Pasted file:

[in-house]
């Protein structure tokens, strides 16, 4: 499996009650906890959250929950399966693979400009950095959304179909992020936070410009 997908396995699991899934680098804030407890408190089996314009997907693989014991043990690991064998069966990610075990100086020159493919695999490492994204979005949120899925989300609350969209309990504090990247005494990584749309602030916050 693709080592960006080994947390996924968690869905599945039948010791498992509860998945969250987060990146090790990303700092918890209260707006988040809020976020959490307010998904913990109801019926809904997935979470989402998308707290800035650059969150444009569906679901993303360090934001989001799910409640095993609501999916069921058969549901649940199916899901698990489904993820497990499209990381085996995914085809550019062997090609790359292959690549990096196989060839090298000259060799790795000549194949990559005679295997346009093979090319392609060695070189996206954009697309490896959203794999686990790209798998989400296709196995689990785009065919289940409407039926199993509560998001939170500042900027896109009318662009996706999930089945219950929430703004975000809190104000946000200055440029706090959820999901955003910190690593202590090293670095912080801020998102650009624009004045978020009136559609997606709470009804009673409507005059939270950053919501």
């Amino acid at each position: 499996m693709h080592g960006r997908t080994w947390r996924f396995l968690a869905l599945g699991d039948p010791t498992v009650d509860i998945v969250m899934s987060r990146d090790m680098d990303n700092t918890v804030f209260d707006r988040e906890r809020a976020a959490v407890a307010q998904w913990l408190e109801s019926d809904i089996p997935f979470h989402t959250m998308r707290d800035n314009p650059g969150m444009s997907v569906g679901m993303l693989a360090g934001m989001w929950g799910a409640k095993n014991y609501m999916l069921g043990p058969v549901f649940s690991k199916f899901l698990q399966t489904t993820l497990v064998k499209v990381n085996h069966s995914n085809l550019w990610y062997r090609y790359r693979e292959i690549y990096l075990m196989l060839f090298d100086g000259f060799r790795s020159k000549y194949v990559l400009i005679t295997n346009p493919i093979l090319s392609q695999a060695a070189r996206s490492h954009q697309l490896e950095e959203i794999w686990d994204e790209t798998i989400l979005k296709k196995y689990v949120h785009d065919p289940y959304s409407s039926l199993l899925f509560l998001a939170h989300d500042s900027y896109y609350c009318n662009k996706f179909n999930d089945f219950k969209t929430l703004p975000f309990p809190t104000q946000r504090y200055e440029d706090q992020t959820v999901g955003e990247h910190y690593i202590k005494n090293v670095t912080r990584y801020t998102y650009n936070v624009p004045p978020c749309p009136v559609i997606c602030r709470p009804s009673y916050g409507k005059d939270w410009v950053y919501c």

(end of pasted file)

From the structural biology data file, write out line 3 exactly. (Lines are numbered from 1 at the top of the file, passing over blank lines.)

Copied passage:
């Amino acid at each position: 499996m693709h080592g960006r997908t080994w947390r996924f396995l968690a869905l599945g699991d039948p010791t498992v009650d509860i998945v969250m899934s987060r990146d090790m680098d990303n700092t918890v804030f209260d707006r988040e906890r809020a976020a959490v407890a307010q998904w913990l408190e109801s019926d809904i089996p997935f979470h989402t959250m998308r707290d800035n314009p650059g969150m444009s997907v569906g679901m993303l693989a360090g934001m989001w929950g799910a409640k095993n014991y609501m999916l069921g043990p058969v549901f649940s690991k199916f899901l698990q399966t489904t993820l497990v064998k499209v990381n085996h069966s995914n085809l550019w990610y062997r090609y790359r693979e292959i690549y990096l075990m196989l060839f090298d100086g000259f060799r790795s020159k000549y194949v990559l400009i005679t295997n346009p493919i093979l090319s392609q695999a060695a070189r996206s490492h954009q697309l490896e950095e959203i794999w686990d994204e790209t798998i989400l979005k296709k196995y689990v949120h785009d065919p289940y959304s409407s039926l199993l899925f509560l998001a939170h989300d500042s900027y896109y609350c009318n662009k996706f179909n999930d089945f219950k969209t929430l703004p975000f309990p809190t104000q946000r504090y200055e440029d706090q992020t959820v999901g955003e990247h910190y690593i202590k005494n090293v670095t912080r990584y801020t998102y650009n936070v624009p004045p978020c749309p009136v559609i997606c602030r709470p009804s009673y916050g409507k005059d939270w410009v950053y919501c």